GLOBAL TRADE CONTINUES TO WEAKEN…

 

Now, let’s look at trade as another indication of the economy here and around the world.  Here is a chart by ECRI [Economic Cycle Research Institute] showing both U.S. export volume growth and export prices. 

 

           

 

The chart above shows export volume growth and prices and they are on a trajectory similar to the last two recessions; in ’01 and ’08.  ECRI also notes that world export volume growth is at a 34-month low. 

 

A GROWING SUPPLY/DEMAND IMBALANCE…

 

Next, let’s look at business inventories in the economy relative to sales.  Here is a chart by ECRI illustrating this.

 

                   

 

The chart above shows how the gap between inventories and sales is growing wider.  As a result, the inventory-to-sales ratio is at the highest level since June 2009.  This is going to add pressure for companies to cut production to get inventories back in line with slowing sales.  It is no wonder the ISM manufacturing index fell further into contraction territory for the second month in a row.  Raoul Pal, from The Global Macro Investor, recently commented that the current level of the ISM manufacturing index suggests that the probabilities of a recession are already at 65%.  Given the latest inventory-to-sales ratio, this ISM reading will likely continue to decline, raising the probability notably higher.

 

Before I close, let’s take a look at two more items; one is corporate balance sheets and the other is oil inventories.

 

CORPORATE BALANCE SHEETS NOT PREPARED FOR A RECESSION…

 

Let’s look at a chart relating to debt on corporate balance sheets.

 

 

The chart above shows the growing leverage on investment grade company balance sheets in the first pane and the related interest coverage [ability for companies to service the debt] in the second pane.  You can see how the leverage is reaching new highs and notably above the level after the last recession in ‘08/’09.  Also, interest coverage is trending back down toward the levels seen after the last recession. 

 

It is worth noting that after a deep recession like the last one, it would not be unusual for leverage to rise and interest coverage to decline as a result of the sharp drop in economic activity.  That would be due to a deterioration on the asset side of the balance sheet and a decline in cash flows.   On the other hand, if you see this deterioration prior to a deep recession, that is indicative of more obligations on the liability side of the balance sheet and a related increase in servicing those debts from an interest coverage perspective.  A notable increase in leverage on corporate balance sheets and a decline in interest coverage prior to a recession will likely present greater challenges for CFO’s in the period ahead.

 

As I have discussed many times recently, corporate balance sheets have deteriorated and Goldman Sachs continues to raise red flags regarding this issue.  Excluding the finance sector, they are in worse shape to deal with a recession than they were at the peak in 2007.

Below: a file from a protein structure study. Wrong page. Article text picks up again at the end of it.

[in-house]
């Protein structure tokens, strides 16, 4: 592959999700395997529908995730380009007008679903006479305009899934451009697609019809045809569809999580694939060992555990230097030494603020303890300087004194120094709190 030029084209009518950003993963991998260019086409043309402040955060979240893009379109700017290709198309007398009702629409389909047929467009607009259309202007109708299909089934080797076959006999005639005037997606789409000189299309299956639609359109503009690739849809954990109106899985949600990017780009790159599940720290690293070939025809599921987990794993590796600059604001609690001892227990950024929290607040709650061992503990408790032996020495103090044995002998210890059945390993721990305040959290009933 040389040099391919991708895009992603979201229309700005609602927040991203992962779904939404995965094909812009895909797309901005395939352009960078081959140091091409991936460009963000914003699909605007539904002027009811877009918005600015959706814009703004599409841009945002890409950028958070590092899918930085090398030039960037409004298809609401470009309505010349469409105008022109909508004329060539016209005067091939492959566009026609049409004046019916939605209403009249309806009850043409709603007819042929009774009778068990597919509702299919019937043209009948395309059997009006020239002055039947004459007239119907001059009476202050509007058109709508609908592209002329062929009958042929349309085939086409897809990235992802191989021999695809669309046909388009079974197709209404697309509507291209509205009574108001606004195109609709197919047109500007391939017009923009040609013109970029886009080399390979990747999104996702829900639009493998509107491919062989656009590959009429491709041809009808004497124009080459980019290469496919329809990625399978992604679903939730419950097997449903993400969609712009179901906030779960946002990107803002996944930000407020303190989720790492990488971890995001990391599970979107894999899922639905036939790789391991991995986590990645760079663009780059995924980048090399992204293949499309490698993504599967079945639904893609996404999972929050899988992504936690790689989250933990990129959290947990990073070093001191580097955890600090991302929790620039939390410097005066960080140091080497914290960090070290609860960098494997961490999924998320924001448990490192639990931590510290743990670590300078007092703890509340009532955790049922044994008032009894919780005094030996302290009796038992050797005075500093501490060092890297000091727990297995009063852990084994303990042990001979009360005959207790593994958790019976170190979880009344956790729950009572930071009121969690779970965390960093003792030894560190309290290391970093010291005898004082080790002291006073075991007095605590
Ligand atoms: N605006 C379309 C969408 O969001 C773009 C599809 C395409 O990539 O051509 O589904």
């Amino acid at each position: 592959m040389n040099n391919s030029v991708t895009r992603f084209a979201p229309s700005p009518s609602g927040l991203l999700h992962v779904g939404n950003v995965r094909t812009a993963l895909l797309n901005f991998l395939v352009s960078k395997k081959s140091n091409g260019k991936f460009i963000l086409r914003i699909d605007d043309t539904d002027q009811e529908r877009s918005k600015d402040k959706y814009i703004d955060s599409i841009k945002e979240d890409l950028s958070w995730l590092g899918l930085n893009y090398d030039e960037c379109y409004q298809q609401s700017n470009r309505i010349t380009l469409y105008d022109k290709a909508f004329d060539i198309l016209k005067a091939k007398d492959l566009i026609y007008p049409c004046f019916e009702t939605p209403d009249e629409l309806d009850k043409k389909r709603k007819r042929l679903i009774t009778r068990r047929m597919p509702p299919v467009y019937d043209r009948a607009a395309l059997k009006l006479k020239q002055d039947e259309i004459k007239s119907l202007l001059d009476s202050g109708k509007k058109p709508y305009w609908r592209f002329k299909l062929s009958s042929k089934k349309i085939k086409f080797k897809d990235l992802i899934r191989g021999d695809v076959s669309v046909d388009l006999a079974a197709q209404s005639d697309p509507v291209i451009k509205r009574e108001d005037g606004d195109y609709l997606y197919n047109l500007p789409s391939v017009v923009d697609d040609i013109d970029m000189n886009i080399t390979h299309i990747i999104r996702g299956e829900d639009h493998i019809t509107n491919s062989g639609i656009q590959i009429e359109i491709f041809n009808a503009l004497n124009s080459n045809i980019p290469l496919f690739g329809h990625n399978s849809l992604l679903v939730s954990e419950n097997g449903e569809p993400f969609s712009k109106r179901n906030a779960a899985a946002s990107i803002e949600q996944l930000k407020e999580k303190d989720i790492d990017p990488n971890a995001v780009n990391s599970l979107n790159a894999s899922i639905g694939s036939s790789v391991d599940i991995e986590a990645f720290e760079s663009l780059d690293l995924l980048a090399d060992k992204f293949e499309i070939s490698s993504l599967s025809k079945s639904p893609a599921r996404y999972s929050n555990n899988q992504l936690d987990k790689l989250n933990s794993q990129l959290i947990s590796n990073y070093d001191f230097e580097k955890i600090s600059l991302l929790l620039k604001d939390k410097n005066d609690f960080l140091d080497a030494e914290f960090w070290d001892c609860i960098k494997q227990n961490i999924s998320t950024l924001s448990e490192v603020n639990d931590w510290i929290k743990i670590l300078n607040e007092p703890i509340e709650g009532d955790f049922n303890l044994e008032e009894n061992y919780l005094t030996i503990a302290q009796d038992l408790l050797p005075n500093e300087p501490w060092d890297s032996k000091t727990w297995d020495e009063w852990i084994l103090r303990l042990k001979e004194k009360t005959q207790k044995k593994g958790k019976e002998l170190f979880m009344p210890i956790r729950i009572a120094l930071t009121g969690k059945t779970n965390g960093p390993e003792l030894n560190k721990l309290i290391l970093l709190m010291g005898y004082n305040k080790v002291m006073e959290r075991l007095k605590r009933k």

Let’s look at this issue from another angle.  In a healthy economy, corporations issue debt to fund new projects.  As those new projects are developed, they generate future cash flows which then provide the means to service the debt that funded the projects.  In the past few years, corporations have found fewer and fewer new projects to fund, as evidenced by muted capital spending.  Instead, many have decided to use the cheap financing enabled by the Fed to issue debt and use the proceeds to buy back stock.  This helps to reduce the number of shares outstanding, and as a result they get a temporary boost to earnings per share.  However, as corporations have levered up their balance sheets, the stock they bought back does not generate any future cash flow to help service the additional debt.  And, they have been buying their stock at elevated valuations.  This focus on short-term stock performance will likely present longer-term challenges.

 

SEASONAL PATTERN IN OIL A KEY FACTOR AHEAD…

 

Next, let’s take a quick look at another topic; oil inventories.  So, in December, we saw a notable decline in oil inventories which has made some analysts more constructive.  The issue is that oil inventories tend to have their biggest monthly declines in December each year for different reasons such as taxes.  Here is a chart which shows average changes in oil inventories for each month of the year.

 

 

The chart above shows how oil inventories usually decline in December by the greatest amount in any month of the year but then build in the first five months of the following year.  Also, the recent inventory data for Cushing is showing that storage capacity is getting very full.  While rig counts continue to decline and production has declined some, production needs to be cut more to get the balance of supply and demand back in check.  If the global economy is slipping into a recession, demand is going to decline as well which puts more pressure back on additional production cuts to get supply into balance.  Just recently, credit default swaps are indicating more default risk to Saudi Arabia than Portugal.  As a result of the ongoing supply/demand dynamics and seasonal patterns, oil prices may flush lower in the period ahead and if so, related geo-political tensions will likely rise.